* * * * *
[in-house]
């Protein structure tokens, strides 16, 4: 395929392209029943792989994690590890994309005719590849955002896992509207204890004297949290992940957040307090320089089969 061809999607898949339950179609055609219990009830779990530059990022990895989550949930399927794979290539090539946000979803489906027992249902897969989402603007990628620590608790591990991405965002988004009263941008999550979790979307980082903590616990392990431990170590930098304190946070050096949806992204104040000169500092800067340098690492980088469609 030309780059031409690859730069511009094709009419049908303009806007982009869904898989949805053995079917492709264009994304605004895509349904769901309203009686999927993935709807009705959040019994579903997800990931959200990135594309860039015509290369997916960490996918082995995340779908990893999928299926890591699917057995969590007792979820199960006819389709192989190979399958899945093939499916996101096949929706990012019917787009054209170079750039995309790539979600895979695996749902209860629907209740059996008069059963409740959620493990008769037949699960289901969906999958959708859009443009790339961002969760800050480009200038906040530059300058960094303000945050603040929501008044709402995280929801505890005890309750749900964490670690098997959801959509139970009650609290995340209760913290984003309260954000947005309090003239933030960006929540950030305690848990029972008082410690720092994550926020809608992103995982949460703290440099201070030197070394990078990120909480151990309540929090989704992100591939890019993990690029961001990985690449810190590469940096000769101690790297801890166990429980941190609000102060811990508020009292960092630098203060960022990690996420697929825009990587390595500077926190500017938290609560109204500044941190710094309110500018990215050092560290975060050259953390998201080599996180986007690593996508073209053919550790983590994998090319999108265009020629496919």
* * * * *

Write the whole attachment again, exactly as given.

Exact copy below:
[in-house]
């Protein structure tokens, strides 16, 4: 395929392209029943792989994690590890994309005719590849955002896992509207204890004297949290992940957040307090320089089969 061809999607898949339950179609055609219990009830779990530059990022990895989550949930399927794979290539090539946000979803489906027992249902897969989402603007990628620590608790591990991405965002988004009263941008999550979790979307980082903590616990392990431990170590930098304190946070050096949806992204104040000169500092800067340098690492980088469609 030309780059031409690859730069511009094709009419049908303009806007982009869904898989949805053995079917492709264009994304605004895509349904769901309203009686999927993935709807009705959040019994579903997800990931959200990135594309860039015509290369997916960490996918082995995340779908990893999928299926890591699917057995969590007792979820199960006819389709192989190979399958899945093939499916996101096949929706990012019917787009054209170079750039995309790539979600895979695996749902209860629907209740059996008069059963409740959620493990008769037949699960289901969906999958959708859009443009790339961002969760800050480009200038906040530059300058960094303000945050603040929501008044709402995280929801505890005890309750749900964490670690098997959801959509139970009650609290995340209760913290984003309260954000947005309090003239933030960006929540950030305690848990029972008082410690720092994550926020809608992103995982949460703290440099201070030197070394990078990120909480151990309540929090989704992100591939890019993990690029961001990985690449810190590469940096000769101690790297801890166990429980941190609000102060811990508020009292960092630098203060960022990690996420697929825009990587390595500077926190500017938290609560109204500044941190710094309110500018990215050092560290975060050259953390998201080599996180986007690593996508073209053919550790983590994998090319999108265009020629496919």